She’s learned to be quite patient with the staff preoccupied,
Attending to the frail and weak and not to one so spry.
She’s way too healthy to expect a swirl of nursing fuss,
But … who’d have thought that being free of pain could hurt so much.
My singing hour’s over and I kneel to pack my case,
I see her sad eyes focused on some distant, secret place.
She knows my songs of lovers loving for a thousand years,
Conceal a dissonance that one day torments aging ears.
She’s settled into living with its purpose stripped away;
She needs to close her eyes to see the difference that she’s made.
And there, she’s running down a sun-drenched field and off to school;
Eyes open … daylight demons lurk where nightmares used to rule.
She kindly nods when friends insist how thankful she should be,
But prays for hurried passage ‘til forgetting sets her free
From haunting joys of loving friends and youthful reverie;
Trusting that history erased will finally bring her peace.
And now I stop to take her hand as I pass on my way,
Though part of me’s afraid to know the details of her pain.
I cannot reason with “but for the grace of God go I;”
I stand in line for Mary’s chair, no matter what I try.
Still, unspoken understanding fills our silent gaze;
For the hour … we both hitched a ride far from this place.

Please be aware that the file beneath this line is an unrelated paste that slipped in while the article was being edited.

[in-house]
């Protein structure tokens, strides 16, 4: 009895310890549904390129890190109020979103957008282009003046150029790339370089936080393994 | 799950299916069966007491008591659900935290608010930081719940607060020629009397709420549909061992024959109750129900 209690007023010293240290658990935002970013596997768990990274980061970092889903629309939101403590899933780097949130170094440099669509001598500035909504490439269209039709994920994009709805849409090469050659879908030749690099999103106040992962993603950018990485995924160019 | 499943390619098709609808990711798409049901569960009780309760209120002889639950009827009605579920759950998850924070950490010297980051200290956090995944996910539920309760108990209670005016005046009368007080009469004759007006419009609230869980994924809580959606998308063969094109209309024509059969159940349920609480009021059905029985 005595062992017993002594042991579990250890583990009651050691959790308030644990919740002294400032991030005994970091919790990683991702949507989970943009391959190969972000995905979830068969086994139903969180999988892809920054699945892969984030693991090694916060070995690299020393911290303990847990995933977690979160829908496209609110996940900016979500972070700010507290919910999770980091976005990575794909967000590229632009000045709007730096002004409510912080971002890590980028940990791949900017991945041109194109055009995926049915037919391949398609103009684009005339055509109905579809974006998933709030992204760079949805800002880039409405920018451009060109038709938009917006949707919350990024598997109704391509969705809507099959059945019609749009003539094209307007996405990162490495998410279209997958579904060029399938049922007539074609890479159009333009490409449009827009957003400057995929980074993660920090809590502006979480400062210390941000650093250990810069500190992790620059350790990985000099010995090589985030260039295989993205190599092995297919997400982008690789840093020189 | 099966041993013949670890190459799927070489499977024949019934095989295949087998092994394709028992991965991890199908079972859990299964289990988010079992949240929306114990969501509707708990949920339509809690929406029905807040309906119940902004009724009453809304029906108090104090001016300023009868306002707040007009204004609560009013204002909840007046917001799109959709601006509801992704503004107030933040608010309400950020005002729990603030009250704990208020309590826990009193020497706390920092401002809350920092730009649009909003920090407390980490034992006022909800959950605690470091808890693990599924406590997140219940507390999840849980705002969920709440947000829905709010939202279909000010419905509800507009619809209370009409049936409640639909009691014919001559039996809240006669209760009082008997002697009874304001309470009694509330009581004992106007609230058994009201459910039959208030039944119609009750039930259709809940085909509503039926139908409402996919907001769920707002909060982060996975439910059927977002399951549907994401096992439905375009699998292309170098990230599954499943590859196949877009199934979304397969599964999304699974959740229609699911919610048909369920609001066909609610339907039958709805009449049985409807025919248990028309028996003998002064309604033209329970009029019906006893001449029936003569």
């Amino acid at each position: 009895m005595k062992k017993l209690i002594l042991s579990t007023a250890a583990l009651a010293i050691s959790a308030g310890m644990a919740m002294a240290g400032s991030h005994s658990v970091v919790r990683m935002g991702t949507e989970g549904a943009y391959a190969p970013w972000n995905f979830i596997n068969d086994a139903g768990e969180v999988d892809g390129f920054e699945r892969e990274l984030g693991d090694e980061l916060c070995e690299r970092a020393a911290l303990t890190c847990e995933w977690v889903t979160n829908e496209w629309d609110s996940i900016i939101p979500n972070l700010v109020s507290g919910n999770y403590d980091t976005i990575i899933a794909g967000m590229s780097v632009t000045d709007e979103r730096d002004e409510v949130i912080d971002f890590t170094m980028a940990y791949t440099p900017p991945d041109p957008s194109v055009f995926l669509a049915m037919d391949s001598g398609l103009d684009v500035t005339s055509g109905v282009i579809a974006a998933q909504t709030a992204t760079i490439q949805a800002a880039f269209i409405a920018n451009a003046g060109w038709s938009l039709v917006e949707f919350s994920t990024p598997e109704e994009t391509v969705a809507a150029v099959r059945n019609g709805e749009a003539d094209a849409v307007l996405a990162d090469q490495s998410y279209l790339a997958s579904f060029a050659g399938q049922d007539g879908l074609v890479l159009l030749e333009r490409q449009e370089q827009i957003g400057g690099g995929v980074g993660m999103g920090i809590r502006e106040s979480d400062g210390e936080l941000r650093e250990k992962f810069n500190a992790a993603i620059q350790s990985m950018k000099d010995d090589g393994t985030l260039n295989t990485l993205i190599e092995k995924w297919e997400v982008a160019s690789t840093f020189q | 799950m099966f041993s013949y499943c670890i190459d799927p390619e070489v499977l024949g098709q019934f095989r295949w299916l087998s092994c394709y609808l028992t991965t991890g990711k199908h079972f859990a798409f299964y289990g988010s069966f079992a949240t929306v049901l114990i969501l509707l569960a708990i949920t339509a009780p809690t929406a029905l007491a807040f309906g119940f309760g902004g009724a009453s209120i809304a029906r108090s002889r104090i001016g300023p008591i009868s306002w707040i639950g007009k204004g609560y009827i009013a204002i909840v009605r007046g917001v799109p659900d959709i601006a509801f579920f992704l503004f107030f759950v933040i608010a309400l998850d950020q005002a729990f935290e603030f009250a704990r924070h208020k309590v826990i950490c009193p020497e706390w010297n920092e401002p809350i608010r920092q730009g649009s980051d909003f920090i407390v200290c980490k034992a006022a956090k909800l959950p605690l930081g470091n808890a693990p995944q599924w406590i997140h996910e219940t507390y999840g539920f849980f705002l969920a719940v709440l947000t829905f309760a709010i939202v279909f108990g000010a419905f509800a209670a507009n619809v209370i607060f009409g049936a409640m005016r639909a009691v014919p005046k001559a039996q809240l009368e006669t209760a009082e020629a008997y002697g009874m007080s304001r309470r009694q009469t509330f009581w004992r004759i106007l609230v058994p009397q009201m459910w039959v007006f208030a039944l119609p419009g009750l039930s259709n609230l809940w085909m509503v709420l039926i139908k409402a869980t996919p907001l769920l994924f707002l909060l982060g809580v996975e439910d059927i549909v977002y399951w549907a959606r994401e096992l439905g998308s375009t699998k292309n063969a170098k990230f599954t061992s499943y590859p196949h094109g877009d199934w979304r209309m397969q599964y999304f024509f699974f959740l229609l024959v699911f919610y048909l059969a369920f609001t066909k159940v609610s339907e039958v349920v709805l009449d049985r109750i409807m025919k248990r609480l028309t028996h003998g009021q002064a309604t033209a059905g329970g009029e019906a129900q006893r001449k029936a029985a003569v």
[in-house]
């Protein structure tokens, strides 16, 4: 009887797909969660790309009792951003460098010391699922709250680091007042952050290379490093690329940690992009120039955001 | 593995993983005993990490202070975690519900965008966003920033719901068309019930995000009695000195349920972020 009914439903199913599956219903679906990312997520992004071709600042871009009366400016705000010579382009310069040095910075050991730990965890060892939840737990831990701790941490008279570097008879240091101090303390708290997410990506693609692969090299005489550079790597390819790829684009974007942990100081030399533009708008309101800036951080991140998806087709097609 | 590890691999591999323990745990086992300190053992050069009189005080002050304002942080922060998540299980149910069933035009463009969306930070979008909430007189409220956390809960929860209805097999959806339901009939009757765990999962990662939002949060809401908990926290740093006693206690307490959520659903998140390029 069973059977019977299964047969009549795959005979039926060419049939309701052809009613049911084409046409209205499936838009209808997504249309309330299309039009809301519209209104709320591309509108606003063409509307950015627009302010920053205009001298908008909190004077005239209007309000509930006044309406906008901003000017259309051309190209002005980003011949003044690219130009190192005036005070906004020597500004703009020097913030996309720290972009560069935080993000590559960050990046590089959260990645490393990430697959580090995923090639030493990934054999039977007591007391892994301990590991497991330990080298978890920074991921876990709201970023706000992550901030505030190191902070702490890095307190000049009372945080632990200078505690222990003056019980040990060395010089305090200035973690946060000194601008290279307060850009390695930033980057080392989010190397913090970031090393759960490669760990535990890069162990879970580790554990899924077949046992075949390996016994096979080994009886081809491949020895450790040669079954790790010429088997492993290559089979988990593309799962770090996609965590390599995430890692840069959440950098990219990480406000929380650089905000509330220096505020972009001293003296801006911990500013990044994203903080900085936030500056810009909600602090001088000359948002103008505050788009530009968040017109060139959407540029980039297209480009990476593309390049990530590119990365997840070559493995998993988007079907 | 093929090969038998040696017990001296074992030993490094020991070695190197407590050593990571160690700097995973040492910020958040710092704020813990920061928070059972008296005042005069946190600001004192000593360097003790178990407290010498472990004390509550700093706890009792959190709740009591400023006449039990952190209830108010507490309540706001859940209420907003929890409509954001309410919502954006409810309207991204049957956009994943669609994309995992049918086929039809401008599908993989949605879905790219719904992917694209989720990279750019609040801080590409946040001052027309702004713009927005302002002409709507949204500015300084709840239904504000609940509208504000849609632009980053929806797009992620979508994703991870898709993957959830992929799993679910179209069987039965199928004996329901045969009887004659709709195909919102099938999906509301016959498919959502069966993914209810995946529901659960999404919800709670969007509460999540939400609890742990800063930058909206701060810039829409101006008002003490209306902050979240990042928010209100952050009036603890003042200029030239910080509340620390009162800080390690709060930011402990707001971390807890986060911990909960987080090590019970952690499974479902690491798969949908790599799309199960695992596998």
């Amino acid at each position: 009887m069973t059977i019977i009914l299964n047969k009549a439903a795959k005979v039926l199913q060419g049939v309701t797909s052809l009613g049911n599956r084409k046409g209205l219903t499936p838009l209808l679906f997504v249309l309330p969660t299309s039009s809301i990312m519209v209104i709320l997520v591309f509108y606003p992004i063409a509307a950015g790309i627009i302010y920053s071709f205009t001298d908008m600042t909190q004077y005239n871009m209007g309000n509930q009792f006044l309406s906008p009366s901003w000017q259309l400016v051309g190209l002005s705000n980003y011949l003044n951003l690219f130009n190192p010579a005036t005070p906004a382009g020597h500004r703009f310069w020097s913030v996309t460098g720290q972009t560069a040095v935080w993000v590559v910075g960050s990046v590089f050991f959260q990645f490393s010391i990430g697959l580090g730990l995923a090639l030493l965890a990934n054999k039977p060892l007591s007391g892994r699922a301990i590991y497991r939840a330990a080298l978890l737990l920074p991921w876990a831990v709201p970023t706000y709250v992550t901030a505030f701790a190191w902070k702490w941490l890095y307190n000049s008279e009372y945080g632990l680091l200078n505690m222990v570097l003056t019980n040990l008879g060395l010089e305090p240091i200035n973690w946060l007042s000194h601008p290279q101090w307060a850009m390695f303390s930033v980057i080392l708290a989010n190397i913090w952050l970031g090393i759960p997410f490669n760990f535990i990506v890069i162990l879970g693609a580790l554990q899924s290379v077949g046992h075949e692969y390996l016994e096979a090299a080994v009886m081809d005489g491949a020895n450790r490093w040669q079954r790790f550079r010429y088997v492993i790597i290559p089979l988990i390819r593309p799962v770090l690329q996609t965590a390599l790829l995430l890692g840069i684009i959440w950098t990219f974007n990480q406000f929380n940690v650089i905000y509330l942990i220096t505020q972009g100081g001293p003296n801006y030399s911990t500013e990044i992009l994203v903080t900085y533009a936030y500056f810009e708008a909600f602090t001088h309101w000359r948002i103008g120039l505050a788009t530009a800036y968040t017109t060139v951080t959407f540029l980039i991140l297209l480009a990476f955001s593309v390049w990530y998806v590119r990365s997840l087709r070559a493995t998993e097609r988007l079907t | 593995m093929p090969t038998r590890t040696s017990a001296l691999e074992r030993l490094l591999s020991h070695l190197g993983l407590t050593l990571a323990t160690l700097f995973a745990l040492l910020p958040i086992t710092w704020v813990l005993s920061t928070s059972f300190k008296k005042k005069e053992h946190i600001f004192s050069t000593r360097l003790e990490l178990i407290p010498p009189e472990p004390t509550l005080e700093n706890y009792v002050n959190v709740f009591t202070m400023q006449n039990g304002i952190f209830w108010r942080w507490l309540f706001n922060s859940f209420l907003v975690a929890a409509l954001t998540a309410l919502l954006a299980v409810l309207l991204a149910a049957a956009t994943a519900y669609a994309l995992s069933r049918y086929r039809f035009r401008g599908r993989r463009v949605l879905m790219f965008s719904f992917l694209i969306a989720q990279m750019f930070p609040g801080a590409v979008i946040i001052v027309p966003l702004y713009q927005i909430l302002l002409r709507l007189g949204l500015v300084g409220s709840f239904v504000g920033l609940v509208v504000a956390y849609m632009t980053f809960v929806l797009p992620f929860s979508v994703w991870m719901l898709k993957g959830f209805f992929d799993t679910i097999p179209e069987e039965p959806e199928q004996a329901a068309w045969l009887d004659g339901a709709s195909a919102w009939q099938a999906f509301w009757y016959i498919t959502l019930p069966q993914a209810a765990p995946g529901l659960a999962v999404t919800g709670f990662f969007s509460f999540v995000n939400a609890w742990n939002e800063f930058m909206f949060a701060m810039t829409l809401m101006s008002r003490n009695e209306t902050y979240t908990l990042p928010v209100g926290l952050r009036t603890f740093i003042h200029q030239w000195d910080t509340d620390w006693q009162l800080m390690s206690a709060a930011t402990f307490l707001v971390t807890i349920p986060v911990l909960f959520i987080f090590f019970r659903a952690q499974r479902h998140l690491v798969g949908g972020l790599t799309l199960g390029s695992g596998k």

I’d like to think there’s healing power in the songs I sing;
Truth is … her kind, courageous smile sets my heart on wings.
Brian Gillie is a teacher and performing artist with Connecticut Arts for Learning (formerly Young audiences of CT) and the CT Commission for Arts and Tourism. He presents school workshops and interactive assembly programs on the histories of American popular song and American social dance. Brian is also an accomplished percussionist, dancer, pianist and singer with a long history of group and solo performance from ragtime to hip-hop. Brian’s special avocation is performing for senior citizens throughout Connecticut, singing the American songbook classics from Hollywood and Broadway, swing era and ‘50s rock ‘n’ roll. Learn more about Brian at his website, briangillie.com, or contact him at firstname.lastname@example.org.